On Monday, I started a blog arc that will discuss the “What is Eclipse” talk that I present on occasion. I have delivered this material both standalone and as a context-setting part of a presentation. I’m actually revisiting and revising that presentation as I go through this blogging exercise; I intend to post the updated presentation when I’m through.
As I mentioned on Monday, I tend to start the conversation in most people’s comfort zone: most people have come to terms with the fact that Eclipse is a Java IDE.
Yes. Eclipse is a Java IDE. And it’s a darned good one. Its got lots of bells and whistles. Its refactoring support rocks and I can’t live without Quick Fix and Quick Assist (CTRL-1), and code completion (CTRL-space). The insane power that Eclipse brings to the table when you’re doing top-down or test-first development will make you weep.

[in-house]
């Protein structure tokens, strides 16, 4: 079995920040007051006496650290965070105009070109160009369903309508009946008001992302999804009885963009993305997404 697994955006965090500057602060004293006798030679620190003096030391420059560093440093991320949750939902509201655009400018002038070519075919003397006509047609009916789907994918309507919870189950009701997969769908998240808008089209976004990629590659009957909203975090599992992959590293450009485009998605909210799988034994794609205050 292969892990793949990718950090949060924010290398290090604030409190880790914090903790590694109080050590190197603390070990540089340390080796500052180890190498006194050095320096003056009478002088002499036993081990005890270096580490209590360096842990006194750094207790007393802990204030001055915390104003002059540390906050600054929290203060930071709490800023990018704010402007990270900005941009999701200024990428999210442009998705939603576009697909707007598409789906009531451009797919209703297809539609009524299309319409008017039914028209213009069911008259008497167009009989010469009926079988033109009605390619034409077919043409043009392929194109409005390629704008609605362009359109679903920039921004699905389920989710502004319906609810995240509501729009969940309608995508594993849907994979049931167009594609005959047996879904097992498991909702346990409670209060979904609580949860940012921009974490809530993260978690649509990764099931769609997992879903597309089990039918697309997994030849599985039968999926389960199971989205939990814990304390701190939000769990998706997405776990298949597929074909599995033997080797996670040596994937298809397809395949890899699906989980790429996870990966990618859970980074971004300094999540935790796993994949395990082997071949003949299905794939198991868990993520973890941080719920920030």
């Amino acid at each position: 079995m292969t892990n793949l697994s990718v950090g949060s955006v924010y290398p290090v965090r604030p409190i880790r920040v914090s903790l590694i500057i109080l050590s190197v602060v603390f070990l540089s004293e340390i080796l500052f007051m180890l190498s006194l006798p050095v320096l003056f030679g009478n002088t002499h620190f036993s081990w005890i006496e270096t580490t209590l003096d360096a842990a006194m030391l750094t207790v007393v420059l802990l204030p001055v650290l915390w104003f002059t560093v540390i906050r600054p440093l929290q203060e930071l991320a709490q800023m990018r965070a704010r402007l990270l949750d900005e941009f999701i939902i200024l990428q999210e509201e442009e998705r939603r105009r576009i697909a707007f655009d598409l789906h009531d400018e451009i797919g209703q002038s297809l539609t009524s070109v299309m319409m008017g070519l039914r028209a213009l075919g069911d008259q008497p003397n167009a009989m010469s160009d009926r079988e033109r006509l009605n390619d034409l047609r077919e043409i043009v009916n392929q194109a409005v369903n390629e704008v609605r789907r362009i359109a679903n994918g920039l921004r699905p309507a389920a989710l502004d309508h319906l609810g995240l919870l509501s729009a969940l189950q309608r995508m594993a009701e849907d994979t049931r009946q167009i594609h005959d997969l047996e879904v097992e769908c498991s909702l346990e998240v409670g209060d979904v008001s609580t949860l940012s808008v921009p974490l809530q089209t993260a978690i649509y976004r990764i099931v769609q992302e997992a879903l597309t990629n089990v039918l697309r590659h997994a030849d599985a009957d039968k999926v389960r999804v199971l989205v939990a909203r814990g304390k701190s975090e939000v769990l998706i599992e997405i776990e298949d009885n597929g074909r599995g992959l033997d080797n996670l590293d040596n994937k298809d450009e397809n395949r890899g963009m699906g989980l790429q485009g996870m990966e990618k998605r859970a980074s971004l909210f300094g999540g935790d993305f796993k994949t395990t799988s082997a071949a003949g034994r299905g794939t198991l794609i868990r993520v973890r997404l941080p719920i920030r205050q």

Team integration in CVS is best of breed; and support for other version control systems (VCS) is coming along nicely with Subversion and Git easily available through the simultaneous release repository, and other integrations available through Eclipse Marketplace. The new Eclipse Marketplace Client (MPC) will get you up and running with new functionality (including VCS integrations) with only a few clicks.
But Eclipse is more than (just) a Java IDE. Eclipse is… an IDE Framework.